How can I get out of jury duty? The question millions of people ask every year on receiving their jury duty summons.
Jury duty is an obligation of citizenship, but it is also allows us to actively participate in protecting constitutional rights and is one of the most important privileges of a free self governing society. Jury nullification provides jurors with tremendous power in providing justice. Jury duty also is an interactive learning experience.
I was summoned to report for jury duty on February 3, 2014. I was a defendant in a civil trial scheduled on February 17, 2014 and had a pretrial motion hearing scheduled for February 10, 2014. I sent the plaintiff and the court notice that I had been summoned for jury duty. I served jury duty for two days on three jury panels , but was not chosen to serve on a jury. I was able to observe the voir dire (jury selection) techniques of at least six different attorneys and learned things that I planned to use during my own trial. Additionally, I had a better idea of what the jurors have to endure and I planned on using that to my advantage. I never got a chance to use that new information because the plaintiff dropped their claims against me, so my case never went to trial.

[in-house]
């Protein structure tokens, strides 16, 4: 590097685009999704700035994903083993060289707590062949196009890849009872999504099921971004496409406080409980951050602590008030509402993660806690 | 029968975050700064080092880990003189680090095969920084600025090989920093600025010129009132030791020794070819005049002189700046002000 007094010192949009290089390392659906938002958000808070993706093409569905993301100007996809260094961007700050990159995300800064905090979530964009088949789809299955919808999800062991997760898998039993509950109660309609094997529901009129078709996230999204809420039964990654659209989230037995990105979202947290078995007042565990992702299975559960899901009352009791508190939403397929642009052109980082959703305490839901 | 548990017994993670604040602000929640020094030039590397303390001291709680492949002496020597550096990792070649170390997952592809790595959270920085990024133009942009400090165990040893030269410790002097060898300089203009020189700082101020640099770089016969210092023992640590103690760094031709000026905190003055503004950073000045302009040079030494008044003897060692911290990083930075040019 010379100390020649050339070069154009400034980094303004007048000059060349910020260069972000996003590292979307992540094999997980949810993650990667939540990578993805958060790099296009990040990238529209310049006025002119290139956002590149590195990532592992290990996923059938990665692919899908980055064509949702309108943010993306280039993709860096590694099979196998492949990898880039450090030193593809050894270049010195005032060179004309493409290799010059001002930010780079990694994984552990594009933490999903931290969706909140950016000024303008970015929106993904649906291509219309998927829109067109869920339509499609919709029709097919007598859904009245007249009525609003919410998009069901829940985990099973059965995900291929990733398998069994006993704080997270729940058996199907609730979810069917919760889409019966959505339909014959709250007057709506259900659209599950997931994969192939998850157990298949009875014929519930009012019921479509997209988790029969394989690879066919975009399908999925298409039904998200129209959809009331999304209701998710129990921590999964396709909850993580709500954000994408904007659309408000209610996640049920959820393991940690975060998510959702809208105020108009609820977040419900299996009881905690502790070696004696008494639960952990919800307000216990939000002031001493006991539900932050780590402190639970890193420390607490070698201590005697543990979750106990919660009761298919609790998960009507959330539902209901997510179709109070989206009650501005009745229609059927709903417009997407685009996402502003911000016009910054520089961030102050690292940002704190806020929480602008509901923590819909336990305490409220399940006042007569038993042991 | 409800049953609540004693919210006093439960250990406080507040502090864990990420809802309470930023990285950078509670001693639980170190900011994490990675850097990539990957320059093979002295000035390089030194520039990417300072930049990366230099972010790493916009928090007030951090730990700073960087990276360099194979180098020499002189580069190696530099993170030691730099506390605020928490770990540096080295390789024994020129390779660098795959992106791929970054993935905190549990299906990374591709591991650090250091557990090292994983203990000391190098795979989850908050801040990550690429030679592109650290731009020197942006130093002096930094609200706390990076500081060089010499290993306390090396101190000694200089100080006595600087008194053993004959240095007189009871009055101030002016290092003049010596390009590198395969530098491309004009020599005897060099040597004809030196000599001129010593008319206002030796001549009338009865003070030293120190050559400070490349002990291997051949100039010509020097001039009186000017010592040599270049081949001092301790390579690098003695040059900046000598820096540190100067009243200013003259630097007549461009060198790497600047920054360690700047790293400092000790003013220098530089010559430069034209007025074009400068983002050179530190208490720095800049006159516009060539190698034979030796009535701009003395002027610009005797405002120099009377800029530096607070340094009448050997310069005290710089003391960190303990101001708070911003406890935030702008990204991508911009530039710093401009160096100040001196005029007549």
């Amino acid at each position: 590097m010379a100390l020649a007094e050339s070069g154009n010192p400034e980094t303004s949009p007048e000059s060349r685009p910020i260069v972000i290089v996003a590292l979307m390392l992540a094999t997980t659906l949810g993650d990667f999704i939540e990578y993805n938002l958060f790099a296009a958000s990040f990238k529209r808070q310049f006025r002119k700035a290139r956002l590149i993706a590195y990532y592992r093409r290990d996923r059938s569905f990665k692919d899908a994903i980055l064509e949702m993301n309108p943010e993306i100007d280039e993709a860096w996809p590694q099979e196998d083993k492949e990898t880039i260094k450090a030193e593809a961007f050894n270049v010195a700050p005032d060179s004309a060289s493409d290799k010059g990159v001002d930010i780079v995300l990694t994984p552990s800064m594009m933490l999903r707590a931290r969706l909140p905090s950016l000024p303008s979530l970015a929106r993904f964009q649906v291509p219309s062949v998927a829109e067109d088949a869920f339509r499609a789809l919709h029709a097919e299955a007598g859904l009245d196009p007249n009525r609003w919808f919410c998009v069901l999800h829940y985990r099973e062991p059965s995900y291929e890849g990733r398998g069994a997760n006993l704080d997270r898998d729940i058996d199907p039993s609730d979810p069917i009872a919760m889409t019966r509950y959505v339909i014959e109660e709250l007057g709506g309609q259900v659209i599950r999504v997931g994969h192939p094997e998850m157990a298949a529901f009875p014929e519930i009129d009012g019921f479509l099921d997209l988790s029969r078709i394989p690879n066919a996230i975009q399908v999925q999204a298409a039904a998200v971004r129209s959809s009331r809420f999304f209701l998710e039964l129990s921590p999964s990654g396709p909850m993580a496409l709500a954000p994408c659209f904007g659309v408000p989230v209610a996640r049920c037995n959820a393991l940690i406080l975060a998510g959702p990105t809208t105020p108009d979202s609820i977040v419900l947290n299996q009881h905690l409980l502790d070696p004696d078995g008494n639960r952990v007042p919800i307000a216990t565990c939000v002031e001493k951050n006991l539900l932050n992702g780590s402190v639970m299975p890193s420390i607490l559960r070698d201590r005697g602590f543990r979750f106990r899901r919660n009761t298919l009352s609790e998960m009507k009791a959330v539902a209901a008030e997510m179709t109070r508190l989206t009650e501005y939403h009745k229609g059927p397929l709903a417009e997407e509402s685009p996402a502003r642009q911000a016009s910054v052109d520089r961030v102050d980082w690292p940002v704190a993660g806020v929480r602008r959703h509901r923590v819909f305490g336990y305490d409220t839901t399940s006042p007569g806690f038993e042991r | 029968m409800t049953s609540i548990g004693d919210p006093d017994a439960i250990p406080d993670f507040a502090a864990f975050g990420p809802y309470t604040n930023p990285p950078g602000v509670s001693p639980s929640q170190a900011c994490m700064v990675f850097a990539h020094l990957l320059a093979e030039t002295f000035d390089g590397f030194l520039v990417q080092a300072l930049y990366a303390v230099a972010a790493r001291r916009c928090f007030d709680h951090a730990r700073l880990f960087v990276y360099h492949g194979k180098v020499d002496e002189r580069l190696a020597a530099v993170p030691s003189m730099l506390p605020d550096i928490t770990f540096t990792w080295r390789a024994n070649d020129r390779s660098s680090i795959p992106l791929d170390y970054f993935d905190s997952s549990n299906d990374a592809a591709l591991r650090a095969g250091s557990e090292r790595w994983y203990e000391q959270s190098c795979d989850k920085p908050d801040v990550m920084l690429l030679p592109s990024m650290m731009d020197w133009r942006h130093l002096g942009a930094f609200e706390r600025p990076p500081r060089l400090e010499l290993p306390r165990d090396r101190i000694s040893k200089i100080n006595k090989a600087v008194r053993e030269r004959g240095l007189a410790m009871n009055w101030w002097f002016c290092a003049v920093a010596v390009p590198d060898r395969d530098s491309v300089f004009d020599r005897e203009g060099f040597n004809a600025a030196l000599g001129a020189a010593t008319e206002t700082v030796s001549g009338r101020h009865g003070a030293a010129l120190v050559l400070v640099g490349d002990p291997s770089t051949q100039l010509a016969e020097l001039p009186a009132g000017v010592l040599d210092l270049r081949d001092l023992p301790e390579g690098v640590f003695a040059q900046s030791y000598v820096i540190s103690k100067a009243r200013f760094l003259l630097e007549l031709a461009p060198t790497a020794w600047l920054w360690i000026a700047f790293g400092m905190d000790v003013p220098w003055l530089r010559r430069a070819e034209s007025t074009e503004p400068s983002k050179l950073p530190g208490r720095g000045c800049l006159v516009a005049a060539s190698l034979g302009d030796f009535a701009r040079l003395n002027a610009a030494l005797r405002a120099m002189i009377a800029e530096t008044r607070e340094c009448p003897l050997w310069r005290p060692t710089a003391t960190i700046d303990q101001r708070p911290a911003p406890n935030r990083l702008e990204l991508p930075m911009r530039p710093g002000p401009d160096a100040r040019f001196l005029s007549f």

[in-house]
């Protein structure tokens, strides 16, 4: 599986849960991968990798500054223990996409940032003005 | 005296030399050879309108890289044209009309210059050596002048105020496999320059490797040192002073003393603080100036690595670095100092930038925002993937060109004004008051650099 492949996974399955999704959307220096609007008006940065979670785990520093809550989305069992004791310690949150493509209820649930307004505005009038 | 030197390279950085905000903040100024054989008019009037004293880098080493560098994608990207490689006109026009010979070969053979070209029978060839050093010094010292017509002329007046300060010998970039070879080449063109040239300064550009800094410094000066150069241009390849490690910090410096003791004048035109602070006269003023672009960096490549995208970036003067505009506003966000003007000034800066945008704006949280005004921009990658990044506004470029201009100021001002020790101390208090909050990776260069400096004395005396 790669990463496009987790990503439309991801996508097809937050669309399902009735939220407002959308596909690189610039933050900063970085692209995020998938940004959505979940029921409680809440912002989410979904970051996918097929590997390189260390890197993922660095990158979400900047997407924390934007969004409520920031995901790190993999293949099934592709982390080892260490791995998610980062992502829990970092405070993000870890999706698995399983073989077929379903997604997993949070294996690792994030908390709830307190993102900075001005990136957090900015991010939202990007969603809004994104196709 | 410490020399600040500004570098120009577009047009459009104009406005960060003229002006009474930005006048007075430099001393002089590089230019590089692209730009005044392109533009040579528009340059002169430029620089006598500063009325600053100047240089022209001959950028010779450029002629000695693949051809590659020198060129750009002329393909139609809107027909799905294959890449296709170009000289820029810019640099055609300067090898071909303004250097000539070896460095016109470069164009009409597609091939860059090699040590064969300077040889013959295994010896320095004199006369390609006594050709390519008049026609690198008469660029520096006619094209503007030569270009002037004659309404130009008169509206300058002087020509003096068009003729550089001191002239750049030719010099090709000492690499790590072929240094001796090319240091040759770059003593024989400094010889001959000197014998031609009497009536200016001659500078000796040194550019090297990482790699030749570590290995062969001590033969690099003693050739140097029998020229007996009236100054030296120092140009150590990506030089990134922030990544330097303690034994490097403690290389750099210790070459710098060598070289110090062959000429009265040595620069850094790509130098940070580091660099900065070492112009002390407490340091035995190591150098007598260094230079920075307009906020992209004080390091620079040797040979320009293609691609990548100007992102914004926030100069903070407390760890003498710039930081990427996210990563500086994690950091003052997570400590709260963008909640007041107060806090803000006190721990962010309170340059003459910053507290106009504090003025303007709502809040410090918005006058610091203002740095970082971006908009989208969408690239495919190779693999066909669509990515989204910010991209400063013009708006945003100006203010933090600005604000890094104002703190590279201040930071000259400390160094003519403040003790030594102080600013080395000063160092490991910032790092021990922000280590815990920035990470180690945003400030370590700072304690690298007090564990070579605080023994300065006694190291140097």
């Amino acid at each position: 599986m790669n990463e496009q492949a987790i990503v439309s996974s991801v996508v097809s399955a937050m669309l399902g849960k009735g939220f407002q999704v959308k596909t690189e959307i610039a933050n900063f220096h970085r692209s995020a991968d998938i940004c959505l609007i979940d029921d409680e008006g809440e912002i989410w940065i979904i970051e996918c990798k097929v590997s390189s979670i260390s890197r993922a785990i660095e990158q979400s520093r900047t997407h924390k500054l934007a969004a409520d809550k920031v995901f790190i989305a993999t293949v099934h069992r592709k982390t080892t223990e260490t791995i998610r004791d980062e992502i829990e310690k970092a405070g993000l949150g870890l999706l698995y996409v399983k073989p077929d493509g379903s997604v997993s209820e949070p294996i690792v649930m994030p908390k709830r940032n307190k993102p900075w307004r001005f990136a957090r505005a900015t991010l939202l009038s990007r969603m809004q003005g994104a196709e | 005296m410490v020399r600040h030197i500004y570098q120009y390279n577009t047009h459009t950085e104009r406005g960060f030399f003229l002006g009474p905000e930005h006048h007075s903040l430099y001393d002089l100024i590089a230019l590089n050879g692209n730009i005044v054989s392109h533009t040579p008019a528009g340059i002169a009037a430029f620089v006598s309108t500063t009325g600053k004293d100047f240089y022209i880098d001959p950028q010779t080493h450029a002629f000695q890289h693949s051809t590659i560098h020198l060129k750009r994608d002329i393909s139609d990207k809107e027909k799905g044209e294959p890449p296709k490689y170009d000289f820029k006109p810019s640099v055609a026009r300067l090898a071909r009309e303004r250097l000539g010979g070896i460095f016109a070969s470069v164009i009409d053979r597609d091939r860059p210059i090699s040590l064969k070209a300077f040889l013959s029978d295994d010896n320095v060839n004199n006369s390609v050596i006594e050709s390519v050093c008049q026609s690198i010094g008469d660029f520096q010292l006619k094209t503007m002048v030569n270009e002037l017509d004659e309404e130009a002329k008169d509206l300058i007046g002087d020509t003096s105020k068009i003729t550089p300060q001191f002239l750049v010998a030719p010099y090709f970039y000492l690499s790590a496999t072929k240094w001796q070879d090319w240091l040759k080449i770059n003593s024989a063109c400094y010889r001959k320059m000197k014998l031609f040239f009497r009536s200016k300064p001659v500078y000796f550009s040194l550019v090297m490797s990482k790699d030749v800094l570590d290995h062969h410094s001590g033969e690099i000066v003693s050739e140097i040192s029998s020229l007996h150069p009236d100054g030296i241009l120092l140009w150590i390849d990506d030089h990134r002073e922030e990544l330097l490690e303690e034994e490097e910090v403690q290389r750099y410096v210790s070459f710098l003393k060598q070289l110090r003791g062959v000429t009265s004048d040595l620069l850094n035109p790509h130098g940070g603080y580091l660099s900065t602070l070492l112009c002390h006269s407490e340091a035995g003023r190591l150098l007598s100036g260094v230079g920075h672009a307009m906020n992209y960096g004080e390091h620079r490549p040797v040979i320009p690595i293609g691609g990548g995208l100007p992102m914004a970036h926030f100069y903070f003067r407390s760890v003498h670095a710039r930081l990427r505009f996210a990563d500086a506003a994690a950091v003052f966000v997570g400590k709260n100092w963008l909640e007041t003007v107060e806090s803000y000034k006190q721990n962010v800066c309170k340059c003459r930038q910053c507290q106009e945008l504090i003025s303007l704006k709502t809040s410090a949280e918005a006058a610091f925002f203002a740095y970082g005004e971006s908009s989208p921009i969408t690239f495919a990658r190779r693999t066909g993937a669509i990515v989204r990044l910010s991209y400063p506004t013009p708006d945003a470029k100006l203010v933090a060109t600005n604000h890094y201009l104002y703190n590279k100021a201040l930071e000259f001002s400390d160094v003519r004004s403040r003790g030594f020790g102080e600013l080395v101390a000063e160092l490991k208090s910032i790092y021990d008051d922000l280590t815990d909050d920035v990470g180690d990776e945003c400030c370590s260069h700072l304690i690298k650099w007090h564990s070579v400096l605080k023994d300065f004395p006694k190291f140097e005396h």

Every time I enter a courtroom, it’s with the attitude that I’m entering an interactive classroom and have an opportunity to learn. Don’t cheat yourself out of the legal lessons you’ll gain from serving jury duty. My only regret is that I didn’t get a chance to actually serve on a jury.
Tips to Survive Jury Duty
Before reporting to jury duty, check available parking and food options near the courthouse. Many court houses have public WiFi, call ahead to see if yours does. Jury duty involves lots of waiting, so be prepared to wait and take items with you to make you make your wait more enjoyable.
1. Laptop, iPod, portable DVD player, and of course headphones. Bring a book, magazines, newspapers, or crossword puzzles; there will be times when you can use your electronic devices. You might even bring work with you so you won’t be too behind when you return to work. These and other items will make the time pass faster.
2. Bring a jacket or sweater. Sometimes certain places in the courthouse can be chilly, even in the spring and summer. I borrowed one of my kids extra book bags to carry everything in.
3. Bring snacks, bottle water or other beverages and consider packing a lunch. The court house may not have many options for lunch or snacks. Many people may be released for breaks and lunch at the same time, so snack machines and cafeterias may have long lines requiring long wait times.
4. Realize you could be there all day, don’t expect to go home early.
5. If you get picked, realize this: There will be more waiting. Often, attorneys argue their points out of the jury’s presence.